>>   ldom:property [
>>             ldom:predicate ex:propA ;
>>             ldom:minCount 1 ;
>>         ] ;
>>
>>  in this case, all classes (A,B & C) have a min cardinality 1
>> restriction on ex:propA which is not possible if we subclass the constraint
>> to a single class.
>>
>>
>>  Hi Dimitris,
>>
>> to me this looks like the wrong direction. It is much more natural to
>> write
>>
>> ex:ClassA
>>     ldom:property [
>>         ...
>>     ]
>>
>> Sharing the same property across multiple classes is also not a scenario
>> that I have come across yet.
>>
>
>  I saw that in an OSLC example document and liked the idea.
>
>
>> And why the extra burden of creating a URI for the constraint - I guess
>> most people will be perfectly happy with blank nodes. Likewise, why should
>> they have to explicitly declare the type ldom:ClassConstraint, if it is
>> implicit from the context.
>>
>>  We also decouple the schema declaration with the constraint declaration
>> (*)
>>
>>
>>  I don't think this decoupling is often desirable. When someone defines a
>> class, then of course the properties should be defined together with it
>> (just like owl:Restrictions did). What else would a class definition good
>> for?
>>
>> In case someone really has to define shapes independently from classes,
>> then we can easily add a property such as the inverse of the ldom:class
>> that you have above, e.g. ldom:shape as in
>>
>> ex:ClassA
>>     ldom:shape ex:ShapeB ;
>>
>> This would offer the same flexibility but have it in a more natural
>> direction to cover the most common use cases.
>>
>>
>>  # global constraint example, the rdfs:Resource / owl:Thing declaration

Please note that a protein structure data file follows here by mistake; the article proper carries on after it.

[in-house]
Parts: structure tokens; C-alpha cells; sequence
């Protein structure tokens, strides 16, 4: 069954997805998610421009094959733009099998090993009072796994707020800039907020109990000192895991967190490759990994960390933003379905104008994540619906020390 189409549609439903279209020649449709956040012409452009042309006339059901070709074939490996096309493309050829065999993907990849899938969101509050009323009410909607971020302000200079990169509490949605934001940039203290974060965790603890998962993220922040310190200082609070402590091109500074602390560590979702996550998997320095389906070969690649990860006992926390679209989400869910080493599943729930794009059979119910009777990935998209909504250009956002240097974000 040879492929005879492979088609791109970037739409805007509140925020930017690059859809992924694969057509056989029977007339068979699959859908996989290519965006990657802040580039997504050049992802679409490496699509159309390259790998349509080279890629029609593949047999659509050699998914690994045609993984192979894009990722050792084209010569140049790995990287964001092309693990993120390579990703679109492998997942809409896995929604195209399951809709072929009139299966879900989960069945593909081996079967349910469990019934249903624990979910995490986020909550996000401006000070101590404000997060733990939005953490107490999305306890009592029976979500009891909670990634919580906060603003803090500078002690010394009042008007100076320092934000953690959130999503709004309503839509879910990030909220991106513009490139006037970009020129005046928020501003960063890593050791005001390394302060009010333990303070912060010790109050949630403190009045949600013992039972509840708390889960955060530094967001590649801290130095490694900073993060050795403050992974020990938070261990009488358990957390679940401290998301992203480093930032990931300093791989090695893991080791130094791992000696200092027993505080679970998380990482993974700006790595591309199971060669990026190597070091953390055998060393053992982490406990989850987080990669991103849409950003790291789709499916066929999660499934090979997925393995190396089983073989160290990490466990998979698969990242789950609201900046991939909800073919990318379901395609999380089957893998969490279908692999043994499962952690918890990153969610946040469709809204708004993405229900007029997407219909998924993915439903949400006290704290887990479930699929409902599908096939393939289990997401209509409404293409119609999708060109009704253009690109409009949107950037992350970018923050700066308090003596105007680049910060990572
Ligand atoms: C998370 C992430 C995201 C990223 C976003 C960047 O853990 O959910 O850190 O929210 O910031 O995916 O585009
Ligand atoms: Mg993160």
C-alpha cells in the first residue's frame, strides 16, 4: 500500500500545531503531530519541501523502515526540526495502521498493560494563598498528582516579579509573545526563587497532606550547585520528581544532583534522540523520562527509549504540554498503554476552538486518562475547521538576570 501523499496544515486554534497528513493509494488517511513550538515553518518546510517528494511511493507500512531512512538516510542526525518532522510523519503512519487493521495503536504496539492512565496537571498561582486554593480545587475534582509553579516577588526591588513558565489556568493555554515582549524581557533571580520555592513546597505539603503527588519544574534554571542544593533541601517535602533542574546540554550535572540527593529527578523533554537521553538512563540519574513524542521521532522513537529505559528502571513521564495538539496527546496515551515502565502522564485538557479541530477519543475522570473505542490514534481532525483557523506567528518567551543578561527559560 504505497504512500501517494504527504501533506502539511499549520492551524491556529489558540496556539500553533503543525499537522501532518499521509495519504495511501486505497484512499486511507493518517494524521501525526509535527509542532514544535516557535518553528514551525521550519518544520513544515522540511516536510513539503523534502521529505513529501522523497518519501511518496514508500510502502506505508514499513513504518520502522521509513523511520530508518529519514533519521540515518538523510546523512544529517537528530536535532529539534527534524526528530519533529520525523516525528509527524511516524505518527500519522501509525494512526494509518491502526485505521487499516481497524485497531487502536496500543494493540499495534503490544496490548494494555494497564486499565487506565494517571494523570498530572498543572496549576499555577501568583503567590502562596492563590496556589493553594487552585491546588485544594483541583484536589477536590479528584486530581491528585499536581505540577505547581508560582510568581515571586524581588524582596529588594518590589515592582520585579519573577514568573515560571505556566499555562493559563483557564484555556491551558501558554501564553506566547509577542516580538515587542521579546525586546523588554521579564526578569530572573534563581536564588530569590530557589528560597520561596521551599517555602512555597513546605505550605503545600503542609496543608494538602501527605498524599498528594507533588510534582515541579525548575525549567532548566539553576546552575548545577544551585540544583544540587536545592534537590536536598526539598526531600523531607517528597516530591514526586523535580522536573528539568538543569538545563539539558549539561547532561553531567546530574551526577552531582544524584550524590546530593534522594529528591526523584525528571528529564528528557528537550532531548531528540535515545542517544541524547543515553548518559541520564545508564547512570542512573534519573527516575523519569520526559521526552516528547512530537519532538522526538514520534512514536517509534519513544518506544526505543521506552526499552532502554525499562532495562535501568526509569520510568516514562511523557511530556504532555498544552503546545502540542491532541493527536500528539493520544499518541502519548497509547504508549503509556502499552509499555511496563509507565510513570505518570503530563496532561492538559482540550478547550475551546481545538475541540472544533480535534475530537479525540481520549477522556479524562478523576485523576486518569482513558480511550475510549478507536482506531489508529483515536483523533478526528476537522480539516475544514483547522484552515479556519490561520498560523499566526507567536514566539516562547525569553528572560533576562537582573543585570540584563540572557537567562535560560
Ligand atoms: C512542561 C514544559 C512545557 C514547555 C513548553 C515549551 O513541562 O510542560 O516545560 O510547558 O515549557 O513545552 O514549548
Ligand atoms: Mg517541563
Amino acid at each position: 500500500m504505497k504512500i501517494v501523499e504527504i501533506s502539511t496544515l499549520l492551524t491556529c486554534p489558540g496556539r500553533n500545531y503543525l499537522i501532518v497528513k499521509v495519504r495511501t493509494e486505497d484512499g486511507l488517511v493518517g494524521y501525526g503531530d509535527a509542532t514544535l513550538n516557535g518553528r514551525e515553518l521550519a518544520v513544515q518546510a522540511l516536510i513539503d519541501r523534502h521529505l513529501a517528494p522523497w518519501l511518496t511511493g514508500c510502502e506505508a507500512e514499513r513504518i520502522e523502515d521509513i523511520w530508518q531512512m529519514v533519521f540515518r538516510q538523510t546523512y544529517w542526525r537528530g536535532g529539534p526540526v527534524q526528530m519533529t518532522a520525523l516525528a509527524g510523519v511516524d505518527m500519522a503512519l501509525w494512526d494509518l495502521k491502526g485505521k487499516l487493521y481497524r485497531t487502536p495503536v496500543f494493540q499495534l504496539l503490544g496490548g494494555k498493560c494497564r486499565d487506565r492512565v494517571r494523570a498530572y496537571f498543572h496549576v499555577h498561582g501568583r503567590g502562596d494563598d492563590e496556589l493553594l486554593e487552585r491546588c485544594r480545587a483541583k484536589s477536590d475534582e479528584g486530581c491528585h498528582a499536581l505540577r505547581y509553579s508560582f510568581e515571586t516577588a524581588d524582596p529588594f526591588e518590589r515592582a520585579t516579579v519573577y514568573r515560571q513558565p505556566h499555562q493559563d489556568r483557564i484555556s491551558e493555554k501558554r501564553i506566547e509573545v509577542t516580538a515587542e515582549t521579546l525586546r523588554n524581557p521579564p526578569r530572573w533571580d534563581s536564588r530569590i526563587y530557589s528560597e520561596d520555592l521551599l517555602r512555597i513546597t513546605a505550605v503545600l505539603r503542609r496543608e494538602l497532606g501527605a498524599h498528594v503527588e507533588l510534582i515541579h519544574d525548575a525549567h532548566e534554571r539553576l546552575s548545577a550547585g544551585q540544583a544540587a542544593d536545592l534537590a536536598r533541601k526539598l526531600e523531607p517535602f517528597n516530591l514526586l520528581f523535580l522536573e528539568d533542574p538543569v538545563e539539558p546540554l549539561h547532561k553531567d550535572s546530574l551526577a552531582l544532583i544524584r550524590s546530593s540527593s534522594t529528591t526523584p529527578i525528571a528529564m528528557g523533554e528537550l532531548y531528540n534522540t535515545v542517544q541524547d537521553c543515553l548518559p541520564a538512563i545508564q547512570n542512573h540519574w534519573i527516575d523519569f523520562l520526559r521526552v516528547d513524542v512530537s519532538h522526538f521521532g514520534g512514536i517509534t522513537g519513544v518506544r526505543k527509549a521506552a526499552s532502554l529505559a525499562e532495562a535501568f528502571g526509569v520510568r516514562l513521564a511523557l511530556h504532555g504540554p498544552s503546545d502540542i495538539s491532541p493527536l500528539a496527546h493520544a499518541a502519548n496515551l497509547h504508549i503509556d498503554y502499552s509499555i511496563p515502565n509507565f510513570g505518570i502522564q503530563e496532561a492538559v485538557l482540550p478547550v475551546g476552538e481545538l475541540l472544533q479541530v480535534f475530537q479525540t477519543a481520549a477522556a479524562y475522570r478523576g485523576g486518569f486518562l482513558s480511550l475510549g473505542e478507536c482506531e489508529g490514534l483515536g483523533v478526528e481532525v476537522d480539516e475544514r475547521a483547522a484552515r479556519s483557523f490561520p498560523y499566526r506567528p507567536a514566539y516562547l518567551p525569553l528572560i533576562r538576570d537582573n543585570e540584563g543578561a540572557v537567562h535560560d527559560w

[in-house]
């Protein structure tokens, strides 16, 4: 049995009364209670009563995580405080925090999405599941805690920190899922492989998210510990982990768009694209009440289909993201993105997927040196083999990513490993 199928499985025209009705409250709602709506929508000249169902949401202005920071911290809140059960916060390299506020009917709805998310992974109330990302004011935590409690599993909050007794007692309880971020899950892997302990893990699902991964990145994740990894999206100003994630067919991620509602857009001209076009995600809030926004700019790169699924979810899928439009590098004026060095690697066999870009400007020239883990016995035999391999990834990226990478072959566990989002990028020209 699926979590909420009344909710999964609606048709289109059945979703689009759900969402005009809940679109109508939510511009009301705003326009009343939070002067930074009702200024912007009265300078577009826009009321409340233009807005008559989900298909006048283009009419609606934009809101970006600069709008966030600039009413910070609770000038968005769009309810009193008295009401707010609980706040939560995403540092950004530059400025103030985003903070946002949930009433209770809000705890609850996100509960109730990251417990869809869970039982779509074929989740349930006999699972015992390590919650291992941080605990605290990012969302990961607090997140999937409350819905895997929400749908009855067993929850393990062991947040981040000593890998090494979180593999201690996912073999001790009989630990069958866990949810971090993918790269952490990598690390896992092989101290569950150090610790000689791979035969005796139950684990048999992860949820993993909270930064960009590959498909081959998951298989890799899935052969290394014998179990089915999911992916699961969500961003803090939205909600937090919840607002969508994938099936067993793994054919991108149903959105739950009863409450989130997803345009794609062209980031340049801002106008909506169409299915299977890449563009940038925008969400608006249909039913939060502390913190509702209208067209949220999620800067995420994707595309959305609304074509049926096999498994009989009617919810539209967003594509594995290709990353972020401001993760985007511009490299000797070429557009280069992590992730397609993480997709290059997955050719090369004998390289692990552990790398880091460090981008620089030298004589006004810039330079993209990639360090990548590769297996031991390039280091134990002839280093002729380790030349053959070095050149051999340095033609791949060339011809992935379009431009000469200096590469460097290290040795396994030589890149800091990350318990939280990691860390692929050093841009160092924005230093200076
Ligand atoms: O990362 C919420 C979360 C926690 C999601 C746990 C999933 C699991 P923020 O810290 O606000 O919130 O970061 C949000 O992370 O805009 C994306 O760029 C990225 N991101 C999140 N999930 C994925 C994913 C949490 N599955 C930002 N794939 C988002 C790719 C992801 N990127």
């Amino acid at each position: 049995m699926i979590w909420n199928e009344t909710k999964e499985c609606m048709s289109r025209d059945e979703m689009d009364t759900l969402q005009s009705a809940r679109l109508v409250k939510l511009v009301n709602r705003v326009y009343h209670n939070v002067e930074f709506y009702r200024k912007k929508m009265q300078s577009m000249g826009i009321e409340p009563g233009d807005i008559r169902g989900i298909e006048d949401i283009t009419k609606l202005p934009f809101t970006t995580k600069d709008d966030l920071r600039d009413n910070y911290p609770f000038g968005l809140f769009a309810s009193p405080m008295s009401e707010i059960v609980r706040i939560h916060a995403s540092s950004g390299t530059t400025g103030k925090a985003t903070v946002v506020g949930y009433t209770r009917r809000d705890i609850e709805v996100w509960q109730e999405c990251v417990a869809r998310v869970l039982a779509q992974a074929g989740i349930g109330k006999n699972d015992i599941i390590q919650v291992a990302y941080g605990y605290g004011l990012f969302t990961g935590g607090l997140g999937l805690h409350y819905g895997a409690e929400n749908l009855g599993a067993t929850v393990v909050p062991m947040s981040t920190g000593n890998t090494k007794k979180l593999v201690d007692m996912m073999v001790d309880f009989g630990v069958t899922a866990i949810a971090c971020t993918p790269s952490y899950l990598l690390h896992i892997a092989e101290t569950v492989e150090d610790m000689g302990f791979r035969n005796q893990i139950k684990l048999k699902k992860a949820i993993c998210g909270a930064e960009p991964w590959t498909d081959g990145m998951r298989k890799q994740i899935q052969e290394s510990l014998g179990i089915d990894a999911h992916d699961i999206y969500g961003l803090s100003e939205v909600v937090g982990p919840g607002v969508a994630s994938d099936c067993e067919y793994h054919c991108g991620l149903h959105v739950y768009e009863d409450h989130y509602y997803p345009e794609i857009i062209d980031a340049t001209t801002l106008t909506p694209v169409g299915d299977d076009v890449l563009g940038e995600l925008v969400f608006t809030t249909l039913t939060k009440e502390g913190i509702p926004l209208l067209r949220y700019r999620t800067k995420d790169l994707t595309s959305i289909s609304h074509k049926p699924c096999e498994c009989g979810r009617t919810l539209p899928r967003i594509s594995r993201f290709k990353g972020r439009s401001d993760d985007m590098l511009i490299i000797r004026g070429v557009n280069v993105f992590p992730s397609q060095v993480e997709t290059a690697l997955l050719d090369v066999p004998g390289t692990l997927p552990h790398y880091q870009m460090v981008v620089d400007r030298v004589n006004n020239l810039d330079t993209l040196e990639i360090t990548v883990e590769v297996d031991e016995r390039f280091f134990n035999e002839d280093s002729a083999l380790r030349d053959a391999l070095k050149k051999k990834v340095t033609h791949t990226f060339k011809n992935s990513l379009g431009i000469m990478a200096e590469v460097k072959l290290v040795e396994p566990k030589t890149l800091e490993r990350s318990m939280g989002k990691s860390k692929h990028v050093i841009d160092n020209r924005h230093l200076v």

>> is redundant
>>
>>  ex:constraintB
>>   a ldom:GlobalConstraint ;
>>   ldom:sparql """ ... """ ;
>>
>>  # ShExC / RS shapes in a similar way these are currently defined
>>  ex:constraintC
>>   a ldom:ShapeConstraint ;
>>   ldom:sparql """ ... """ ;
>>    ldom:property [
>>             ldom:predicate ex:propA ;
>>             ldom:minCount 1 ;
>>         ] ;
>>
>>  For the ShapeConstraints we can define how validation can performed
>> e.g. starting from a node or inferring the types of the nodes based on the
>> shape definition and then validating in a similar way to the
>> ClassConstraint.
>> Would something like this solve the class/shape problem?
>>
>>
>>  Why would the solution that I proposed not work?
>>
>> Thanks,
>> Holger
>>
>>
>>
>>
>>
>>  (*) Another reason for not defining constraints as classes is that
>> automated Agents try to profile datasets for classes / properties used
>> which, might confuse them and give false statistics.
>>
>>  Best,
>> Dimtiris
>>
>>
>> On Fri, Jan 23, 2015 at 5:57 AM, Holger Knublauch <holger@topquadrant.com
>> > wrote:
>>
>>> May I suggest we try to resolve the long-standing issue of Shapes versus
>>> Classes in the specific context of LDOM. Maybe we can make progress if we
>>> have a specific metamodel in front of us.
>>>
>>> In the current draft, class definitions are containers of constraints,
>>> i.e.
>>>
>>>     rdfs:Class